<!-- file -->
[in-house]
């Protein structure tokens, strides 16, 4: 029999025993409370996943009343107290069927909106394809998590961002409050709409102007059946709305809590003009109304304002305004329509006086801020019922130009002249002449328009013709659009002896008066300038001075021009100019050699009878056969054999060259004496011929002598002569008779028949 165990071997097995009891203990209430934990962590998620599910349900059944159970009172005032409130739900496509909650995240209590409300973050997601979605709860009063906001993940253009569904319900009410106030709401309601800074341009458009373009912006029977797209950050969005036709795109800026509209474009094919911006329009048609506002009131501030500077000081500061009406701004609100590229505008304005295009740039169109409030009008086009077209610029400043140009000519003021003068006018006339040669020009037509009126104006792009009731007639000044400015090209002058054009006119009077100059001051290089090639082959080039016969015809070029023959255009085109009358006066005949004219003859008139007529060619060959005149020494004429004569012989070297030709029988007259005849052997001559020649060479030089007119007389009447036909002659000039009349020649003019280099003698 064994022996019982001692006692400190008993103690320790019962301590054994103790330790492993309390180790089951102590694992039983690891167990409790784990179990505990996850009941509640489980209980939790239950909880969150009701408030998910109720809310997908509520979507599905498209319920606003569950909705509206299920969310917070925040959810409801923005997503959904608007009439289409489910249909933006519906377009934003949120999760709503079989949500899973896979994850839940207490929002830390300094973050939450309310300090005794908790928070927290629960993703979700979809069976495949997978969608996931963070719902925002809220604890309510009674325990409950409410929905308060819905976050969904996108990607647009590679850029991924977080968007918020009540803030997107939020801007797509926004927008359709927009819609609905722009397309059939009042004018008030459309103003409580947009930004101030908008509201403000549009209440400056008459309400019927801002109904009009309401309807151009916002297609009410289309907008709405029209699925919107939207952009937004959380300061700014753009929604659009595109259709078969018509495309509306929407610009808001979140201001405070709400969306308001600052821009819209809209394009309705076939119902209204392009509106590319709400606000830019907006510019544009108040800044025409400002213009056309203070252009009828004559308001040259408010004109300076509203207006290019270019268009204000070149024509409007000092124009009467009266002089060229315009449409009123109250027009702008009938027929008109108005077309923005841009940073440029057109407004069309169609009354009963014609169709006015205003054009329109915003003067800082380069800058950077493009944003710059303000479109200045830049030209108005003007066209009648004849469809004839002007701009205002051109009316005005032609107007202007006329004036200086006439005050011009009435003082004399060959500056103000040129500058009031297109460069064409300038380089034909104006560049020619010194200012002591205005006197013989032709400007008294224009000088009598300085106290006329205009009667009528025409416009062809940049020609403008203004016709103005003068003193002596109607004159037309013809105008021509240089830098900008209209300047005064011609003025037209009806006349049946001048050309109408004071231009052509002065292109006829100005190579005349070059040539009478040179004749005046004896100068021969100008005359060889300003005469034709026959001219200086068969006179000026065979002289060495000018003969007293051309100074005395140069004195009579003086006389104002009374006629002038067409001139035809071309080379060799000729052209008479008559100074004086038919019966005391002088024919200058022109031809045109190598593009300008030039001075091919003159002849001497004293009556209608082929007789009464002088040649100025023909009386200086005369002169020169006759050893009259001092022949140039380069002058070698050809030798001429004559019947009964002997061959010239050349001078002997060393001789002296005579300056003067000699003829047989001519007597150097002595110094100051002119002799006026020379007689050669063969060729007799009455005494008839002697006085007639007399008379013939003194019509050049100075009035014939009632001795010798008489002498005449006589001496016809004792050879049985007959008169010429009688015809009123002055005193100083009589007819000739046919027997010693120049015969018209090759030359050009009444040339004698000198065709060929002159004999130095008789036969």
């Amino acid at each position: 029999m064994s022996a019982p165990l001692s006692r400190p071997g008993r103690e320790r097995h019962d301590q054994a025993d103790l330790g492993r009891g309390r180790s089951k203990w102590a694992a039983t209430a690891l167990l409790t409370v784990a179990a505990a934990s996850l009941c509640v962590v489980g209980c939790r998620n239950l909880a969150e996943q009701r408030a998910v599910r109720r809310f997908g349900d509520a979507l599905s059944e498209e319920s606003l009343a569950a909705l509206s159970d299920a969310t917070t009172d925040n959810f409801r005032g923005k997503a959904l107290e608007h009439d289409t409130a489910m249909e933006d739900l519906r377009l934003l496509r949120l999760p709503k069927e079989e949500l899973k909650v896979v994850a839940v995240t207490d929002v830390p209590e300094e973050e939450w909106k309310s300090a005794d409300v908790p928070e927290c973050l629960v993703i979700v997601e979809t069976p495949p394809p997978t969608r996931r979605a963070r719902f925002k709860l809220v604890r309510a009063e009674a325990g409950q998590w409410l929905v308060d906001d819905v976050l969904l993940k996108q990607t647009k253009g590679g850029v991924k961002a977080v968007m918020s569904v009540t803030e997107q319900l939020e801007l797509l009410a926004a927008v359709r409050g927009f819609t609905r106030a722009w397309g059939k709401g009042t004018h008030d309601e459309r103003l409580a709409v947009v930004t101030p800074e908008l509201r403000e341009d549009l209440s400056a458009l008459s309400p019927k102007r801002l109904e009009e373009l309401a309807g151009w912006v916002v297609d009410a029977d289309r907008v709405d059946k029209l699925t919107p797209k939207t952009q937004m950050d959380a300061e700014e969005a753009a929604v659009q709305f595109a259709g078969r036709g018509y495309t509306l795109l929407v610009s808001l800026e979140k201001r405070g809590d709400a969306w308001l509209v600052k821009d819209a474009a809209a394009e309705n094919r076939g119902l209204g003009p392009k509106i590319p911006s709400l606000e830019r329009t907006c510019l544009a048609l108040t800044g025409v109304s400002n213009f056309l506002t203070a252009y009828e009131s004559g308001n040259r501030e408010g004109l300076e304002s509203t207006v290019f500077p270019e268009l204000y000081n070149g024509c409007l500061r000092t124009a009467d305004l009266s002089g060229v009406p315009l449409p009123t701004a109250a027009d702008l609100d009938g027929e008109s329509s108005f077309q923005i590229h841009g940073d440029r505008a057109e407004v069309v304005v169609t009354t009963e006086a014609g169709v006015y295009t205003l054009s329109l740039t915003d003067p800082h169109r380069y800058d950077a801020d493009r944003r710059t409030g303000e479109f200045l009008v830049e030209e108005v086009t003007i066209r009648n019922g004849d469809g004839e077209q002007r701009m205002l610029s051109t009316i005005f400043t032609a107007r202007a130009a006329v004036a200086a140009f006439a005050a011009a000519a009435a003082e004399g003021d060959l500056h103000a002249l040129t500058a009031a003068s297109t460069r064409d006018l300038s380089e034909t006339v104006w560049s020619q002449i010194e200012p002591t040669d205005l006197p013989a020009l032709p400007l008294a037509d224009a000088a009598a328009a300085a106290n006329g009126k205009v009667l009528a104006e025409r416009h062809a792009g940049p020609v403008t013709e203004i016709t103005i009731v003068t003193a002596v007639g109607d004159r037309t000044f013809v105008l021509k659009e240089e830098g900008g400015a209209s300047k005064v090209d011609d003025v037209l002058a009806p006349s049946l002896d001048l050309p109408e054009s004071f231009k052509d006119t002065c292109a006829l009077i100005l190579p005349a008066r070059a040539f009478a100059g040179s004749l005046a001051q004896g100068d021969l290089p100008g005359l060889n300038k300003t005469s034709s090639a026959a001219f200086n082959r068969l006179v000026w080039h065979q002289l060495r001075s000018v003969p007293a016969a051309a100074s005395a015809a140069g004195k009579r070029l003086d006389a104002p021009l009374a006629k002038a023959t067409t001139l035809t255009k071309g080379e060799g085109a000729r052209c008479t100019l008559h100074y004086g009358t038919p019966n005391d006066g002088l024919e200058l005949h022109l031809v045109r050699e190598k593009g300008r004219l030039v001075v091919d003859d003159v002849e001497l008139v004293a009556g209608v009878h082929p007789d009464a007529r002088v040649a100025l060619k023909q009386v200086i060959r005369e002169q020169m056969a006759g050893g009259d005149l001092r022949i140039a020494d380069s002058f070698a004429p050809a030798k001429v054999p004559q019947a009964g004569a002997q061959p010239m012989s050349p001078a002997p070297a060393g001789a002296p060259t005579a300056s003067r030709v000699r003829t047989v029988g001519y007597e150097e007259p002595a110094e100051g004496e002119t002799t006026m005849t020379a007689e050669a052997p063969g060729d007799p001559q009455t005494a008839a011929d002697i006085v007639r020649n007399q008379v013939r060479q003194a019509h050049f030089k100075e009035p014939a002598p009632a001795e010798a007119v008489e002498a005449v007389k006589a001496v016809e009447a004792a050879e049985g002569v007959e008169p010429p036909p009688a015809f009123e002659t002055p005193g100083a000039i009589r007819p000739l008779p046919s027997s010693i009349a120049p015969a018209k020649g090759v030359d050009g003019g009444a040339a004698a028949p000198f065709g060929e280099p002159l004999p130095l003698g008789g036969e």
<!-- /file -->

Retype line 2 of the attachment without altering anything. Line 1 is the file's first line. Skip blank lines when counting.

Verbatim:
């Protein structure tokens, strides 16, 4: 029999025993409370996943009343107290069927909106394809998590961002409050709409102007059946709305809590003009109304304002305004329509006086801020019922130009002249002449328009013709659009002896008066300038001075021009100019050699009878056969054999060259004496011929002598002569008779028949 165990071997097995009891203990209430934990962590998620599910349900059944159970009172005032409130739900496509909650995240209590409300973050997601979605709860009063906001993940253009569904319900009410106030709401309601800074341009458009373009912006029977797209950050969005036709795109800026509209474009094919911006329009048609506002009131501030500077000081500061009406701004609100590229505008304005295009740039169109409030009008086009077209610029400043140009000519003021003068006018006339040669020009037509009126104006792009009731007639000044400015090209002058054009006119009077100059001051290089090639082959080039016969015809070029023959255009085109009358006066005949004219003859008139007529060619060959005149020494004429004569012989070297030709029988007259005849052997001559020649060479030089007119007389009447036909002659000039009349020649003019280099003698 064994022996019982001692006692400190008993103690320790019962301590054994103790330790492993309390180790089951102590694992039983690891167990409790784990179990505990996850009941509640489980209980939790239950909880969150009701408030998910109720809310997908509520979507599905498209319920606003569950909705509206299920969310917070925040959810409801923005997503959904608007009439289409489910249909933006519906377009934003949120999760709503079989949500899973896979994850839940207490929002830390300094973050939450309310300090005794908790928070927290629960993703979700979809069976495949997978969608996931963070719902925002809220604890309510009674325990409950409410929905308060819905976050969904996108990607647009590679850029991924977080968007918020009540803030997107939020801007797509926004927008359709927009819609609905722009397309059939009042004018008030459309103003409580947009930004101030908008509201403000549009209440400056008459309400019927801002109904009009309401309807151009916002297609009410289309907008709405029209699925919107939207952009937004959380300061700014753009929604659009595109259709078969018509495309509306929407610009808001979140201001405070709400969306308001600052821009819209809209394009309705076939119902209204392009509106590319709400606000830019907006510019544009108040800044025409400002213009056309203070252009009828004559308001040259408010004109300076509203207006290019270019268009204000070149024509409007000092124009009467009266002089060229315009449409009123109250027009702008009938027929008109108005077309923005841009940073440029057109407004069309169609009354009963014609169709006015205003054009329109915003003067800082380069800058950077493009944003710059303000479109200045830049030209108005003007066209009648004849469809004839002007701009205002051109009316005005032609107007202007006329004036200086006439005050011009009435003082004399060959500056103000040129500058009031297109460069064409300038380089034909104006560049020619010194200012002591205005006197013989032709400007008294224009000088009598300085106290006329205009009667009528025409416009062809940049020609403008203004016709103005003068003193002596109607004159037309013809105008021509240089830098900008209209300047005064011609003025037209009806006349049946001048050309109408004071231009052509002065292109006829100005190579005349070059040539009478040179004749005046004896100068021969100008005359060889300003005469034709026959001219200086068969006179000026065979002289060495000018003969007293051309100074005395140069004195009579003086006389104002009374006629002038067409001139035809071309080379060799000729052209008479008559100074004086038919019966005391002088024919200058022109031809045109190598593009300008030039001075091919003159002849001497004293009556209608082929007789009464002088040649100025023909009386200086005369002169020169006759050893009259001092022949140039380069002058070698050809030798001429004559019947009964002997061959010239050349001078002997060393001789002296005579300056003067000699003829047989001519007597150097002595110094100051002119002799006026020379007689050669063969060729007799009455005494008839002697006085007639007399008379013939003194019509050049100075009035014939009632001795010798008489002498005449006589001496016809004792050879049985007959008169010429009688015809009123002055005193100083009589007819000739046919027997010693120049015969018209090759030359050009009444040339004698000198065709060929002159004999130095008789036969």